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Having this system:

$$\begin{cases} 2 x(x^2 + y - 11) + x + y^2 - 7 = 0,\\ x^2 + y - 11 + 2 y (x + y^2 - 7) = 0 . \end{cases}$$

How can I solve it without using a computer?.

Thank you!

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I would start by multiplying both sides of the second equation by $2x$, subtracting the second equation from the first, and factoring. You get $(1-4xy)(x+y^2-7)=0$. This is not a complete solution, but it is progress. –  Stefan Smith Apr 7 '13 at 16:26
    
Actually, that helps me a lot!, by studying both cases, thanks! –  Alfonso Pérez Apr 7 '13 at 16:28
    
I did a couple more steps and it led to a fourth-degree polynomial, which are always possible to solve exactly, but sometimes extremely messy. Do you know if the answer(s) are supposed to work out nice? If not, can you use a computer algebra system to check if the answer(s) will work out nice? –  Stefan Smith Apr 7 '13 at 16:31
    
I checked it in Wolfram Alpha and yes, it had 3 solutions, being one of them a beautiful one, (3,2) I think. The thing is that I wanted to know how to start working with it without a computer, and you helped me a lot. Thank you! –  Alfonso Pérez Apr 7 '13 at 16:37
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2 Answers 2

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Note first that a substitution of $x=0$ yields the system $$\begin{cases}y^2-7=0\\y-11+2y(y^2-7)=0,\end{cases}$$ which you can show has no solutions in $y$. Thus, we needn't worry about any problems that might arise from having $x=0$.


Now, multiplying the second equation in our original system by $2x$ gives us the equivalent system $$\begin{cases}2x(x^2+y-11)+x+y^2-7=0\\2x(x^2+y-11)+4xy(x+y^2-7)=0,\end{cases}$$ from which it follows that $$(4xy-1)(x+y^2-7)=0,$$ meaning $$y=\frac1{4x}\quad\text{or}\quad x=7-y^2.$$ Now, by $x=7-y^2$ and $x^2+y-11+2y(x+y^2-7)=0,$ we find $$0=(7-y^2)^2+y-11=y^4-14y^2+y+38.$$ Using the rational root test and a little trial and error, we find that $2$ is a root of that equation, and we can factor it as $$0=(y-2)(y^3+2y^2-10y-19).$$ Thus, $(3,2)$ is one solution to the system. We can explicitly calculate the roots of that cubic factor using Cardano's Method--be warned, they are real, even though they won't look like it, and they aren't very nice in any case--and from substituting those $y$-values back into $x=7-y^2$ find the corresponding $x$-values.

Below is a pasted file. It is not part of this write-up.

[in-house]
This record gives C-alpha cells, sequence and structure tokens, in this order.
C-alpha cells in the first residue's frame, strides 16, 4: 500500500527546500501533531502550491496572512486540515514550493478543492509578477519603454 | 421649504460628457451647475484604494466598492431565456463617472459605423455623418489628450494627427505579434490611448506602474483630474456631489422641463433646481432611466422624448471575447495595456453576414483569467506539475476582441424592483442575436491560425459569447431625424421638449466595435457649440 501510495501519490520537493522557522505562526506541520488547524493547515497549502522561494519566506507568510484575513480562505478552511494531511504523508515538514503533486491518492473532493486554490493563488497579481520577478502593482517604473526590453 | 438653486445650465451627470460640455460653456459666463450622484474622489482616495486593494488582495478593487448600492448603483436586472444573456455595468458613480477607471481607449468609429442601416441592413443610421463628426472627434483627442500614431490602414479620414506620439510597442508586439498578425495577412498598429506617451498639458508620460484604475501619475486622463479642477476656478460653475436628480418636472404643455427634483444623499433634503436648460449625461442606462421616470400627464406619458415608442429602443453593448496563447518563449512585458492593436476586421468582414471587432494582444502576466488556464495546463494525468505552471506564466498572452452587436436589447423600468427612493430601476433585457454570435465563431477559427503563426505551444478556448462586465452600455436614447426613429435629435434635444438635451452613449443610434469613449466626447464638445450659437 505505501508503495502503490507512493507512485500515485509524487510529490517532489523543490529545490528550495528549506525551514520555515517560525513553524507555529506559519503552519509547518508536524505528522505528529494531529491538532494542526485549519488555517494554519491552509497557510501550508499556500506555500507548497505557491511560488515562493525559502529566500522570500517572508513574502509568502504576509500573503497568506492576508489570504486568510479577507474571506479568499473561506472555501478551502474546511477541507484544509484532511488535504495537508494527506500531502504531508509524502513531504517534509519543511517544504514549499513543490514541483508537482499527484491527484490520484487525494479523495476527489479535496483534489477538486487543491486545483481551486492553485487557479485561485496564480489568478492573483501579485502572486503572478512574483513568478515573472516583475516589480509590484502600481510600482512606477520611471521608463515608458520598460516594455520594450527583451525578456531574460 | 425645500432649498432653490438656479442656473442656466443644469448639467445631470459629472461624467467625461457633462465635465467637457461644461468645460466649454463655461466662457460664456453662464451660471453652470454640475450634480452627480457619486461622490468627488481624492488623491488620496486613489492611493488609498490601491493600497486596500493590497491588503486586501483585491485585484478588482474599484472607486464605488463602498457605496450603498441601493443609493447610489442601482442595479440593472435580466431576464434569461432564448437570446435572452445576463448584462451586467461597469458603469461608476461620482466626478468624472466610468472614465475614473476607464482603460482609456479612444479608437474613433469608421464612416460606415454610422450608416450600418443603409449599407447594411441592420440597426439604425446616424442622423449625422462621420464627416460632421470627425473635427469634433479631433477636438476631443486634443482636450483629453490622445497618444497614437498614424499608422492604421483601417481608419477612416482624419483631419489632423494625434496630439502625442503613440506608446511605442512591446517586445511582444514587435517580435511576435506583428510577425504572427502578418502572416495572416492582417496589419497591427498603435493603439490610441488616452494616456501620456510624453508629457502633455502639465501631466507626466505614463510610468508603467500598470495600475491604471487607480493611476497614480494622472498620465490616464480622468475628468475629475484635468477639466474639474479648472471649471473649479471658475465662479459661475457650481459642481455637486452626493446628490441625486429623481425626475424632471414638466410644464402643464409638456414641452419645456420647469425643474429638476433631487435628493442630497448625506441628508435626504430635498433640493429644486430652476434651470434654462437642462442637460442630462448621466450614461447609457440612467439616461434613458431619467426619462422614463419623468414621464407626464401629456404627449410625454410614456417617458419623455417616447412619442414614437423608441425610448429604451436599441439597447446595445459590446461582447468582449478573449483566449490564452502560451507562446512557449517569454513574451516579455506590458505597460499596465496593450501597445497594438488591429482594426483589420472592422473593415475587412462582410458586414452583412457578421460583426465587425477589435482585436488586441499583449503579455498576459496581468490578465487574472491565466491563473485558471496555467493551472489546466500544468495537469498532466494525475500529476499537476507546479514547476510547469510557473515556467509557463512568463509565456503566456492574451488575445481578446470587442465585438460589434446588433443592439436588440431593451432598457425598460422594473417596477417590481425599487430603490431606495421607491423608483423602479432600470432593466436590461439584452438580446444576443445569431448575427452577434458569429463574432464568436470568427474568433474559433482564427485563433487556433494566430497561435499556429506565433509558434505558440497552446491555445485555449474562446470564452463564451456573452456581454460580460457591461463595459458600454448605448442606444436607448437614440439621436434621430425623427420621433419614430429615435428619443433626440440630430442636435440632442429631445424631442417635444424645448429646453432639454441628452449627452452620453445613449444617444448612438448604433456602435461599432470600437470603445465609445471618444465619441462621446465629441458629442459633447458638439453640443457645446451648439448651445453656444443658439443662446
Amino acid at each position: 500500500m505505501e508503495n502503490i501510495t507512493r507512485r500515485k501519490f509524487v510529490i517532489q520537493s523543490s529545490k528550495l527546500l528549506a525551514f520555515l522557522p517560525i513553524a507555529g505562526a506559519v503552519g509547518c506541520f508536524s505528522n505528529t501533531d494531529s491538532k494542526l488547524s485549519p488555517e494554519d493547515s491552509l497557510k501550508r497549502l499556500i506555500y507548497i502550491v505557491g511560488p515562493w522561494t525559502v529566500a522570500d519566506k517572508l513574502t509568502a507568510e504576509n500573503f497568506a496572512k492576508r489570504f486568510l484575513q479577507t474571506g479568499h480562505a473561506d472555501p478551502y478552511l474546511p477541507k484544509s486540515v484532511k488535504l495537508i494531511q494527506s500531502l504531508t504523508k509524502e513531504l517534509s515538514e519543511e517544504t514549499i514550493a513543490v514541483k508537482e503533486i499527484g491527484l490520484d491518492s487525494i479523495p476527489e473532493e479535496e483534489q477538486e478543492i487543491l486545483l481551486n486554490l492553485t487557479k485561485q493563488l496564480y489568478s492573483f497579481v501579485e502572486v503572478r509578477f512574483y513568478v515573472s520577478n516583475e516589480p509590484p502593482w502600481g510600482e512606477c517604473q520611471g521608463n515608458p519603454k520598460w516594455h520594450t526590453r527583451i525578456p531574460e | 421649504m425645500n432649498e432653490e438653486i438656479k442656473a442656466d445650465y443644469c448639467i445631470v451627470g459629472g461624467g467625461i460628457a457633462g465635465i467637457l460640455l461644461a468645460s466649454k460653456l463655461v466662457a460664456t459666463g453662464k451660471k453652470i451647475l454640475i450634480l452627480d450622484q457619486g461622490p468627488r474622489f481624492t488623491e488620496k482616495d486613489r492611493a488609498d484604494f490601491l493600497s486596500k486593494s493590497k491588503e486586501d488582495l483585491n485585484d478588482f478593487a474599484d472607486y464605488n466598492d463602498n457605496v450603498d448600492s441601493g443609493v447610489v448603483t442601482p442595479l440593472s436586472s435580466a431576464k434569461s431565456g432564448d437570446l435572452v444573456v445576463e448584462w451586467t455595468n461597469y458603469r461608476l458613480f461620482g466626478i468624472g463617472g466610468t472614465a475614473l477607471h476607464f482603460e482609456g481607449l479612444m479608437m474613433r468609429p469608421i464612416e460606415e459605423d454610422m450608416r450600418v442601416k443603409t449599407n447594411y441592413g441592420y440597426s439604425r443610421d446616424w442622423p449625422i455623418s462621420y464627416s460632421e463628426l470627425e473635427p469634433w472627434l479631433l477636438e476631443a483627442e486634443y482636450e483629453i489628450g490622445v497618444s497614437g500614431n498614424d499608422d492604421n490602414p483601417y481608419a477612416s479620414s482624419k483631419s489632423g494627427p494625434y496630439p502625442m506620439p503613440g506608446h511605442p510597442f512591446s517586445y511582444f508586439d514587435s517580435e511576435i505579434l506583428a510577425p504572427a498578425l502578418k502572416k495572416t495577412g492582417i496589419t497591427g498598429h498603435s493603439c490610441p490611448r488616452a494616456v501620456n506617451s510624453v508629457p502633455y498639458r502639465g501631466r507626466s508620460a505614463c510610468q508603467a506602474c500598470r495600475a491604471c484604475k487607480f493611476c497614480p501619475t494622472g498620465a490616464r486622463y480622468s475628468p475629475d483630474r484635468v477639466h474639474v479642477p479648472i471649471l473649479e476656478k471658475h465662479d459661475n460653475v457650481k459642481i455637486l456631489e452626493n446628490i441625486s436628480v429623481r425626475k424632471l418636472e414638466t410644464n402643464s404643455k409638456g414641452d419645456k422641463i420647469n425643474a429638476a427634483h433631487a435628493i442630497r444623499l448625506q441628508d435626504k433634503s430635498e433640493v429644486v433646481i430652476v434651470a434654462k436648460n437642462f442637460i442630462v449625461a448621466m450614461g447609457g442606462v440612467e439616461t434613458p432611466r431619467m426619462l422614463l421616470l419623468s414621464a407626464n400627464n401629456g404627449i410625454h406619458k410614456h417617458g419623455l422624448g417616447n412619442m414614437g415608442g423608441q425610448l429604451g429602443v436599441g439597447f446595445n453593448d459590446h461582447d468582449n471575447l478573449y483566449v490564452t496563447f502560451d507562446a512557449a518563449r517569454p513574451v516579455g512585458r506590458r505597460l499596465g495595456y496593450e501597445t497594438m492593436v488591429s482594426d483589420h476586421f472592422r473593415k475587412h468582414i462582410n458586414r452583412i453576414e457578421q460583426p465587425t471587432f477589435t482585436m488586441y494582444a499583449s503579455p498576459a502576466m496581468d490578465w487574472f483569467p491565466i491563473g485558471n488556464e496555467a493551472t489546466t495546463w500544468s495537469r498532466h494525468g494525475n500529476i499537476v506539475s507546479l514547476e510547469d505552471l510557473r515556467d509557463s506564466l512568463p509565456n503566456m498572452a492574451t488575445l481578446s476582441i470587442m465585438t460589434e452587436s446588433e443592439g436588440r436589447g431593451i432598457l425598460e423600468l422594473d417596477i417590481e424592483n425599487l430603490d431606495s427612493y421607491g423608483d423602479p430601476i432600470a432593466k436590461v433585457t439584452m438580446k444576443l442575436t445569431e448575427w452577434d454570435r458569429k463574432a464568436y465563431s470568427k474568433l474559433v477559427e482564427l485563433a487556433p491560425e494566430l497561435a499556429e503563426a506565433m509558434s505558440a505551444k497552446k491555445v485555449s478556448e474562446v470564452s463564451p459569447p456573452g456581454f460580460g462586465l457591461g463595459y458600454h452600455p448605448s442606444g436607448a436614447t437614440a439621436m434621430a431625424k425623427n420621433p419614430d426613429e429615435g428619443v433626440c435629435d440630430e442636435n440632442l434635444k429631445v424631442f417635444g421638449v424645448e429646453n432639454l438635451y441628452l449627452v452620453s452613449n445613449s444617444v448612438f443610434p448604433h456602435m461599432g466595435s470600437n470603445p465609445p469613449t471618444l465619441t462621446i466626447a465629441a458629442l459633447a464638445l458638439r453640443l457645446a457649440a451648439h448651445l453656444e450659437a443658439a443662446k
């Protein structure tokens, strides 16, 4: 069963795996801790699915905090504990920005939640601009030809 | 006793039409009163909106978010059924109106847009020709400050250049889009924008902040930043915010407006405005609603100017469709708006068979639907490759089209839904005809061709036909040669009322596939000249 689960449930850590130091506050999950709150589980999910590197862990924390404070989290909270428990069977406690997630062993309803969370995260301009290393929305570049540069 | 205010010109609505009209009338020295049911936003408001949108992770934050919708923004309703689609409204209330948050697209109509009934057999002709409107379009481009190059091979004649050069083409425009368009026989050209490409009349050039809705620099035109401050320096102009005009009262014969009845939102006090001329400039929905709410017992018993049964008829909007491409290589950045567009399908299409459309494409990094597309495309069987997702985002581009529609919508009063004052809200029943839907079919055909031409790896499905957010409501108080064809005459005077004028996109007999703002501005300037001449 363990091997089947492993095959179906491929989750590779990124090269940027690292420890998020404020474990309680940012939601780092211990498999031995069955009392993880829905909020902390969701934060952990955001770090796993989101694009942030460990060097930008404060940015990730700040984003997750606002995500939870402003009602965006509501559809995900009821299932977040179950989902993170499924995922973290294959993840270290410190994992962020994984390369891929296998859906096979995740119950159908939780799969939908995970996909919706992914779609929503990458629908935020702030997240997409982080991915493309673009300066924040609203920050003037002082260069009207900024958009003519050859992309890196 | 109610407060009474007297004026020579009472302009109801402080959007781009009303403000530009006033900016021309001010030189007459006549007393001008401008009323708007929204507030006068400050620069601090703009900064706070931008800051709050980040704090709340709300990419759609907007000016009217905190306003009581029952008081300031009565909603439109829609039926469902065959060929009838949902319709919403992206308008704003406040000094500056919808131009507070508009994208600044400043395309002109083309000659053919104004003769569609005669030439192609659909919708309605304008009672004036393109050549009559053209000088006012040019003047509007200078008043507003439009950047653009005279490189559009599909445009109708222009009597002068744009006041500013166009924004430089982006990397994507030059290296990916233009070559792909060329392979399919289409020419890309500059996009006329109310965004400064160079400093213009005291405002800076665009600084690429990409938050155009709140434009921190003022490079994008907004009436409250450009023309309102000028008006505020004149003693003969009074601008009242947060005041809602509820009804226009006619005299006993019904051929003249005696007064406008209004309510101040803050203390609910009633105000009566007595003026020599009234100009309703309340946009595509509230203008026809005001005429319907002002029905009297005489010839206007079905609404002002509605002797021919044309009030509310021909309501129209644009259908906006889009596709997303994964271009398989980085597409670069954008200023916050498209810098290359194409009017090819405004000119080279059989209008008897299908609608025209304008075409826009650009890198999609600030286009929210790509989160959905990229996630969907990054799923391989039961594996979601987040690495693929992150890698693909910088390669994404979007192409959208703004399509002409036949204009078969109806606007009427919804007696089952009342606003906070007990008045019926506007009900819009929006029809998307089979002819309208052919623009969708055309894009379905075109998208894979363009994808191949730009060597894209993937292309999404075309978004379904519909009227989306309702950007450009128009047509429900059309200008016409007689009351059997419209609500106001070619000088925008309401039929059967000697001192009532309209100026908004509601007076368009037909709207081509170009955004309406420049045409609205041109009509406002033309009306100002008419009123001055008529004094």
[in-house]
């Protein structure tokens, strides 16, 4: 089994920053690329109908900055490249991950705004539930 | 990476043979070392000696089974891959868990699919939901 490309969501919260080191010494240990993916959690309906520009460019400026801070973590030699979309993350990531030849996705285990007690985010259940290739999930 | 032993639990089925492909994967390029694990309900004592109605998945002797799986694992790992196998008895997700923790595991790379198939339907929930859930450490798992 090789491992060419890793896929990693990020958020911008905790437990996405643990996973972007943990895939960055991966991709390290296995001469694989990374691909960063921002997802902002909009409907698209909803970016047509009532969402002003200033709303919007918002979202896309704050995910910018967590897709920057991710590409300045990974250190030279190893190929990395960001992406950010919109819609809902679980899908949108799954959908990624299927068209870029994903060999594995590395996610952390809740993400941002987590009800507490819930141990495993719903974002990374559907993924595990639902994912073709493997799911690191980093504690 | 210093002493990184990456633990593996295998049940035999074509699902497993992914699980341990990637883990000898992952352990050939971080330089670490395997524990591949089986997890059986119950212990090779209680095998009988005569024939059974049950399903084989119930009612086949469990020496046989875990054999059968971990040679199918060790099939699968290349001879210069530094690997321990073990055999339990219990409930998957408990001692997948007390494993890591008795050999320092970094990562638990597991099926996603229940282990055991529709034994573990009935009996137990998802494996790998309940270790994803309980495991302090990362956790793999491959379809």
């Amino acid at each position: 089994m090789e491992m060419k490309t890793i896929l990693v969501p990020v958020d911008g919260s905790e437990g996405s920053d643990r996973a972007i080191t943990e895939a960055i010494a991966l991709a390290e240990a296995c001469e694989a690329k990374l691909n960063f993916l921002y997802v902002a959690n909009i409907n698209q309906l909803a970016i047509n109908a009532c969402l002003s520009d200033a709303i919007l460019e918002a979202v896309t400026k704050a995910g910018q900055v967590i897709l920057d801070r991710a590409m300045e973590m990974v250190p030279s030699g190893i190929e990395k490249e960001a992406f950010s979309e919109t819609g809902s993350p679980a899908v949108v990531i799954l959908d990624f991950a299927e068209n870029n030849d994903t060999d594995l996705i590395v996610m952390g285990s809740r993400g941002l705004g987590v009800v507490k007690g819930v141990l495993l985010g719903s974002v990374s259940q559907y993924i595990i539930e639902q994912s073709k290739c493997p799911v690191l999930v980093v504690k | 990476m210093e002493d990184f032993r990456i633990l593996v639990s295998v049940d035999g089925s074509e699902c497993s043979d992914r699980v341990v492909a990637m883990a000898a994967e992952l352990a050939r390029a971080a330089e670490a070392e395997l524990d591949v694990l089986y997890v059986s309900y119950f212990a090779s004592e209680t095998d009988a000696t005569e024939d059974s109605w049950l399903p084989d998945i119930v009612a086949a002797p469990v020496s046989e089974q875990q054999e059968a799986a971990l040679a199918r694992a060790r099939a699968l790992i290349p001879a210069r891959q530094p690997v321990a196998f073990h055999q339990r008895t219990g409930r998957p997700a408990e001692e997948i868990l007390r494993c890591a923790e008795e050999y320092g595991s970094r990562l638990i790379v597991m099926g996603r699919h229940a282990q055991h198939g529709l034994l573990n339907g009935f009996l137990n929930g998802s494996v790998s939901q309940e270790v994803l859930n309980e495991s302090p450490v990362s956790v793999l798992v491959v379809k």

From $y=\frac1{4x}$ and $2x(x^2+y-11)+4xy(x+y^2-7)=0$ we find $$0=2x^3+\frac12-22x+x+\left(\frac1{4x}\right)^2-7=2x^3-21x-\frac{13}2+\frac1{16x^2},$$ whence multiplication by $16x^2$ yields $$0=32x^5-336x^3-104x^2+1.$$ This is messier, still. No rational roots exist, and quintics don't have a nice general method of solution. I wouldn't hold out much hope....

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You have some flaws, not in the approach but in the steps that lead you to the coefficients of the equation, for instance, it is not $y=-\frac1{4x}$ but $y=\frac1{4x}$. –  user67878 Apr 7 '13 at 17:56
    
@Thus: Thanks! I think it's all fixed, now. –  Cameron Buie Apr 7 '13 at 19:43
    
You guys are awesome!, Thanks! –  Alfonso Pérez Apr 7 '13 at 21:45
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Let $a = x^2+y-11$ and $b = x+y^2-7$. The equations we get are as follows: $$2ax+b=0$$ $$a+2by=0$$ Replacing $a$ in the first equation yields: $$-4bxy+b = 0$$ which gives us two options: $1-4xy = 0$ ($x = 1/4y$) or $b = 0$ ($x = 7-y^2)$. In both cases, we have expressed $x$ explicitly, we can insert it back the second original equation and solve it.

1.) $(1/4y)^2 + y - 11 + 2y(1/4y + y^2 -7) = 0$ that is (hopefully) equivalent to $$ 32y^5 -14y^4+16y^3-21\cdot 18y^2+1 = 0$$ which looks painful.

2.) $(7-y)^2 + y - 11 = 0$ which is easily solvable.

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